Firstly, we need to turn sharply towards interdisciplinary and multilateral thinking to meet the urgent needs of the economic affiliations we have engaged in. We have to implement these with a spirit of being active in participating and contributing to universal trends. This is the key element, the decisive factor in effective global economic integration.
In order to integrate extensively and comprehensively we must continue with strong reform and innovation at home. The experience of joining the WTO and the recent FTA negotiations show that we face considerable challenges due to differences in the levels of development between partners and increasing numbers of unfamiliar commitments regarding labour, the environment and government procurement, etc. We need to maximise our internal strengths and enlist international support in order to complete institutional frameworks and enhance legal enforcement.
In order to achieve success in integration we need to synergise all of our “troops”. Now more than ever we need the involvement of all provincial authorities and enterprises in the negotiations we are currently conducting to see positive contributions in setting up institutional law and enforcement measures and improving prioritised business sectors and industries. After all, local business owners are able to directly deploy and benefit from the process of global economic integration.
It is necessary to raise awareness among all of society, especially local business, about global economic integration. This is a core element in ensuring its success. Therefore, in the future we urgently need to develop measures to take advantage of the potential of international economic affiliations, especially in technology, management, and resources, and hence participate in higher levels of the global value chain. At the same time we should also take active measures to cope with the challenges from the high prescribed standards in intellectual property, the environment and rules of origin, etc.
Can you tell us about the orientation of foreign policy in the time to come?
The global and regional situation will see more rapid and complex changes in 2014 and subsequent years than previously, regarding economics, politics and security. The global economy is showing clear signs of recovery and the trend towards global economic integration continues to grow strongly. Under such circumstances, Party General Secretary Nguyen Phu Trong has directed that “in a time of peace, diplomats have to be the leaders in building peace, defending the country and attracting resources for national development.”
Under such guidance, in the coming years and especially this year, we will focus on implementing a number of measures.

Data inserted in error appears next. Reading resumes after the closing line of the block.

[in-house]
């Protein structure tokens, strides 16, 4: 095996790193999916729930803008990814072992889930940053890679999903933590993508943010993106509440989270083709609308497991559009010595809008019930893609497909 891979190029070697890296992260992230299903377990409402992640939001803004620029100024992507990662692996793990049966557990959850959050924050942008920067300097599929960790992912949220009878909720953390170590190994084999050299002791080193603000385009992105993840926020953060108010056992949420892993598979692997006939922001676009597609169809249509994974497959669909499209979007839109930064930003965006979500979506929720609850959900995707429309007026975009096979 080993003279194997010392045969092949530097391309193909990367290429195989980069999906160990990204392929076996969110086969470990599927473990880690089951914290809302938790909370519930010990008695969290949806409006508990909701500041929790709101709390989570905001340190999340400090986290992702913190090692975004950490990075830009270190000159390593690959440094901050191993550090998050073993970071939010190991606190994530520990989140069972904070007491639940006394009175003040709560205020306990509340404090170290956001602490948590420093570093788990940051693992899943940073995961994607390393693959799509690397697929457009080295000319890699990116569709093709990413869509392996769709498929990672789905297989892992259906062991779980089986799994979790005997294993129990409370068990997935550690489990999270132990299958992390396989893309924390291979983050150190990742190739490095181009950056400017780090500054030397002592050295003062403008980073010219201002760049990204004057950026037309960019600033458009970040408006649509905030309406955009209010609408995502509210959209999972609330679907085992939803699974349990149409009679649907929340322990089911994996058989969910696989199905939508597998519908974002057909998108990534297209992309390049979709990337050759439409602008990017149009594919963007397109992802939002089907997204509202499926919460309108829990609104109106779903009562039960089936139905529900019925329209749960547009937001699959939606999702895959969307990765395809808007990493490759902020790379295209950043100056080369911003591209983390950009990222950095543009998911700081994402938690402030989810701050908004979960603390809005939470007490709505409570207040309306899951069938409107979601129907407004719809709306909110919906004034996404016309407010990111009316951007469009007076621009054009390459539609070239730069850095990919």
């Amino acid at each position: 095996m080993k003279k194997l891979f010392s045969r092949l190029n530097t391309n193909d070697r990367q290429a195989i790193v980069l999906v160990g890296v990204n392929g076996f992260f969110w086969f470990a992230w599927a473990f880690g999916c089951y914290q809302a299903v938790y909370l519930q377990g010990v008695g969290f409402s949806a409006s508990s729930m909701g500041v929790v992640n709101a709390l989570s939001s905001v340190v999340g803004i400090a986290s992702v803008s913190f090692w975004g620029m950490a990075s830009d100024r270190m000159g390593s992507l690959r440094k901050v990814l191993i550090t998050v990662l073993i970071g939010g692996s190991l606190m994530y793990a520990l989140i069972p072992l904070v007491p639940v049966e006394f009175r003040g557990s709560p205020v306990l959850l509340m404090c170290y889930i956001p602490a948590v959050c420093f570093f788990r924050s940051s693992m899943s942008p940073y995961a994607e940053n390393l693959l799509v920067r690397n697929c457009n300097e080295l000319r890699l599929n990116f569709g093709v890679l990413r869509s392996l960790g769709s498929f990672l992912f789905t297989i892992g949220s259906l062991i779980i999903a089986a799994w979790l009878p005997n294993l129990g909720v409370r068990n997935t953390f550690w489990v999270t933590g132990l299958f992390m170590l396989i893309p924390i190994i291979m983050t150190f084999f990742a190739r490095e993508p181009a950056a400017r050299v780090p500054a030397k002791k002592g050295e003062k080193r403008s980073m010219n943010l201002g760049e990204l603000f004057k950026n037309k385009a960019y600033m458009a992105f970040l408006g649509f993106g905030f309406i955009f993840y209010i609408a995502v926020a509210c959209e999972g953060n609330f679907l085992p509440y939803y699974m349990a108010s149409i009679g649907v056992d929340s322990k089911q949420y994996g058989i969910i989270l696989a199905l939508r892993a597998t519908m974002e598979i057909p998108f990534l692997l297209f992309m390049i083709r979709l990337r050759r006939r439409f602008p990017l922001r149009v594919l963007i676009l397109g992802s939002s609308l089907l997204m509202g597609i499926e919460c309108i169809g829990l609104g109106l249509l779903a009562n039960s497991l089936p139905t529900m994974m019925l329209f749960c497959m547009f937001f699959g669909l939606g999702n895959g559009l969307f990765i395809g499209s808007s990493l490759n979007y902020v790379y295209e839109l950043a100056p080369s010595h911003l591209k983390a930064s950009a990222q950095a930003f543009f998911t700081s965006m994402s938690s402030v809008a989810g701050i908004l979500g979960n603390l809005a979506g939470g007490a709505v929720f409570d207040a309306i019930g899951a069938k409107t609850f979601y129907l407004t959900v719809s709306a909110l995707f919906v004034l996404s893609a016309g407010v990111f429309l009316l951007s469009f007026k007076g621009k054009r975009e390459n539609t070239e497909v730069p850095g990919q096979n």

Firstly, we have to stay with the goal of developing the country and continue to take advantage of external resources to reach the objectives of fostering growth, restructuring the economy and transforming the growth model by implementing the three breakthrough measures of institutional reform, infrastructure reform, and human resources reform.
Secondly, we have to actively participate and contribute to completing trade-economic negotiations soon as well as shaping the economic mechanisms of our affiliations, such as in the TPP, the RCEP, and the FTA with the EU Customs Union, etc. We also have to push the completion of international commitments, especially ASEAN, the United Nations Millennium Development Goals, WTO membership and the Bogor goals.
Thirdly, we have to maximise the use of positive aspects in political cooperation as well as other areas to promote foreign trade, expand markets, foster imports and exports, and attract capital as well as technology and management skills consistent with the country’s development orientation.
Fourthly, ministries, provincial authorities and enterprises will have to deploy effective foreign economic activities and enhance their integration capacity while protecting the national interest and the interest of employees and enterprises themselves in international trade-economic disputes.
Fifthly, we have to continue improving and elevating the deployment of economic diplomacy by promoting research, gathering information and advising and forecasting global economic development trends and the global economic integration trend. By doing so we can strengthen coordination mechanisms and push ahead and accelerate the execution of signed agreements.
TFinally, we will have to promote a positive image and convey the message of attractive opportunities for economic cooperation being on offer in Vietnam for foreign countries and partners, in order to implement effective foreign economic activities.